Residents of North Korea are increasingly using foreign currency to conduct daily business as the won suffers stability issues following a new round of international sanctions against Pyongyang, according to sources inside the country.
When asked about the cost of goods in North Korea, residents told RFA that prices are increasingly referred to in Chinese yuan near the border with China or in U.S. dollars in the capital and in the country’s interior provinces.
“[Rice] costs 5 yuan (U.S. $0.80) per kilogram (2.2 pounds),” a resident of Yanggang province who had recently crossed the border to visit China said about the price of the North Korean diet staple.
When pressed to reveal the cost in North Korean won, the source had to calculate his answer using the black market exchange rate.
“It costs 7,000 [North Korean] won, because 1 yuan in North Korean currency is 1,400 won,” he said.
According to the official conversion rate, 1 yuan fetches 21 North Korean won.
The source said that he was having trouble providing an accurate exchange rate because he had left North Korea several days earlier and the value of the North Korean won had fluctuated wildly since.
But he added that it was becoming increasingly rare for people to buy goods in the northern region of North Korea without using Chinese currency.
“Nowadays, most people won’t sell their products if the buyer uses North Korean currency,” the source said.
“Only vegetable sellers accept the [North Korean] won.”
Residents of Pyongyang had a similar story to tell, though prices in their local markets are mostly listed by U.S. dollar.
Asked about the cost of rice, North Koreans who live in the capital responded, “One kilogram of rice costs almost U.S. $1” or, “If you have U.S. $1, you can buy slightly more than a kilogram of rice.”
They said that the dollar, which buys around 7,000 won on the black market, is also a common form of payment in North Korea’s interior provinces.
According to the official exchange rate, U.S. $1 is worth 132 North Korean won.
A resident of the Sinuiju Special Administrative Region, along the border with China in North Pyongan province, said that North Korean won had become virtually unusable in the reclusive and impoverished country.
“Trust in the North Korean currency is getting worse among residents, and the won is losing its value as a general means of payment. It’s impossible to rectify this situation,” the source said.
“North Korea’s economy could not get any worse—it’s already the worst it could be,” he added.
Earlier this month, the U.N. Security Council ordered tighter restrictions on North Korea's financial activities as part of stiff sanctions for conducting its third illicit nuclear test in February.
The sanctions require states to block any financial transaction that could contribute to North Korea's illicit weapons programs and to prohibit the opening of North Korean bank branches on their territories if there is a link to the violation of Security Council resolutions.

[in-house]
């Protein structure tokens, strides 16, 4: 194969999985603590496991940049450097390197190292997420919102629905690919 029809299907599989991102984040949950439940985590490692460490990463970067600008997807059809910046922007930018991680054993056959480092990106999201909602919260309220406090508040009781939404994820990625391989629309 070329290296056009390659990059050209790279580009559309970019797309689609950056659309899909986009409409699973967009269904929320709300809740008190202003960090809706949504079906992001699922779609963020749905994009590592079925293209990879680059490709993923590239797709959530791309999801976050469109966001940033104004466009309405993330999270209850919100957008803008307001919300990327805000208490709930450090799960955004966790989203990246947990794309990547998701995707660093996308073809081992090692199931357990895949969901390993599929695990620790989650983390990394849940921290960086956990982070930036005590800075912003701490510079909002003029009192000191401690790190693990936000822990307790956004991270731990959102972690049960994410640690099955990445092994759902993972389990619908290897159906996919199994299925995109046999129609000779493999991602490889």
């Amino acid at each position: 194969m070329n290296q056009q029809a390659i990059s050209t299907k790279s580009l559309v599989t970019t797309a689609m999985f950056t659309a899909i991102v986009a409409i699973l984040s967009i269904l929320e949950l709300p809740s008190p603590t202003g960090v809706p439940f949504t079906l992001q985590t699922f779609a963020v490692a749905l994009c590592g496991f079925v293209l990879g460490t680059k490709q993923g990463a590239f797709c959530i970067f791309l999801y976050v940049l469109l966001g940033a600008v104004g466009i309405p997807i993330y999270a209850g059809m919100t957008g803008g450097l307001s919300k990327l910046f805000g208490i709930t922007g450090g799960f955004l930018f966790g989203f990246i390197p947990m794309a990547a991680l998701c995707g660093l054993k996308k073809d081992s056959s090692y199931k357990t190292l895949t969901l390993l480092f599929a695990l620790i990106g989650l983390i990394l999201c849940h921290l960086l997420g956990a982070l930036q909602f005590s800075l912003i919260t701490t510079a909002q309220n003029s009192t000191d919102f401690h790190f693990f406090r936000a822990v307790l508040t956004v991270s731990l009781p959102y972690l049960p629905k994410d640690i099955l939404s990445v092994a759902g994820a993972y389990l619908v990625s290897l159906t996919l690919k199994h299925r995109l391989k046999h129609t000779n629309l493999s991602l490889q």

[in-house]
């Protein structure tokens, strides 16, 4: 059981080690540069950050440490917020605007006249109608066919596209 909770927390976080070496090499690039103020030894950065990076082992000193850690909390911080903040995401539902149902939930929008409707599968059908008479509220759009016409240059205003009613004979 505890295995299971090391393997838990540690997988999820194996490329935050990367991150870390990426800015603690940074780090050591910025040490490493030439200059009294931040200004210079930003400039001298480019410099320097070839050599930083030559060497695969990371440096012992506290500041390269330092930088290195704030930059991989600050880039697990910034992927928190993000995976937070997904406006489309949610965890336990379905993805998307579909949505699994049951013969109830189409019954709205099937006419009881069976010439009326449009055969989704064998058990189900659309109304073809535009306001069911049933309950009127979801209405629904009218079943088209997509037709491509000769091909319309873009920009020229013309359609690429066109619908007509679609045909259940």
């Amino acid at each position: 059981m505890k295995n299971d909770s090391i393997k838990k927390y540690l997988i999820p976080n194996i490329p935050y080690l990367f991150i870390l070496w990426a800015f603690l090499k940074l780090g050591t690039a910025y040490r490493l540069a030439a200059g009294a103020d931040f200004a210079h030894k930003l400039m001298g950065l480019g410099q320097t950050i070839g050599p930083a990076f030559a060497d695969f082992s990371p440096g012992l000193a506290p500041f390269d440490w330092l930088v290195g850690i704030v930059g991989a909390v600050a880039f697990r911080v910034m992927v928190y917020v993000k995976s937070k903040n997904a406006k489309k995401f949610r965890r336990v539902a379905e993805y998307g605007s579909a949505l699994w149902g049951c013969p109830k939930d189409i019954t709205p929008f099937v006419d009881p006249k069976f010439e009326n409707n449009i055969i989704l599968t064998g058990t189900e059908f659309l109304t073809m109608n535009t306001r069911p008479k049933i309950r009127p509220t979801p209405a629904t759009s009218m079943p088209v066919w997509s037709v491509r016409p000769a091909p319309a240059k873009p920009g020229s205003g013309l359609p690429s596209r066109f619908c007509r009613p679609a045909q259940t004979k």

They also call on states to prohibit their financial institutions from opening offices in North Korea. The sanctions apply to bulk cash transfers, including through cash couriers, a common way that North Korea has moved illicit funds.
The move further strains the already embattled economy of North Korea, which faces chronic food shortages and relies on foreign aid to feed its people.
North Koreans are increasingly forced to rely on a private local market system where prices are unregulated by the regime.
But the cost of rice still makes up a significant portion of the average worker’s wages, which for a government worker are officially about 2,000 to 6,000 North Korean won (U.S. $0.70 to $2 based on market rates) per month.
In December, the price of rice had risen to about 6,000 North Korean won per kilogram without dropping as it usually does at the end of the harvest season, according to sources in the country.
An economic analyst in China said that articles written in other countries, such as South Korea, about North Korea’s economy often have wildly differing exchange rates listed for the North Korean won.
“It’s because of the constantly changing value of the [North Korean] won,” he said.
“If you want to report correctly about the North Korean economy, you’re better off using the Chinese yuan and U.S. dollar as a standard—it’s the safest way.”
North Korea officially issued a revalued won in December 2009, replacing 1,000-won notes with 10-won notes but strictly limiting the amount of old currency that can be exchanged.
The move sent shock waves through North Korea, with reports of citizens rushing to black-market moneychangers to cash in their won for more stable U.S. dollars and Chinese yuan.
North Korean citizens were threatened with "merciless punishment" for defiance of the new currency rules and were told they had only a week to exchange a maximum of 100,000 won per person of the old currency for new bills.
Reported by Joon Ho Kim for RFA’s Korean Service. Translated by Goeun Yu. Written in English by Joshua Lipes.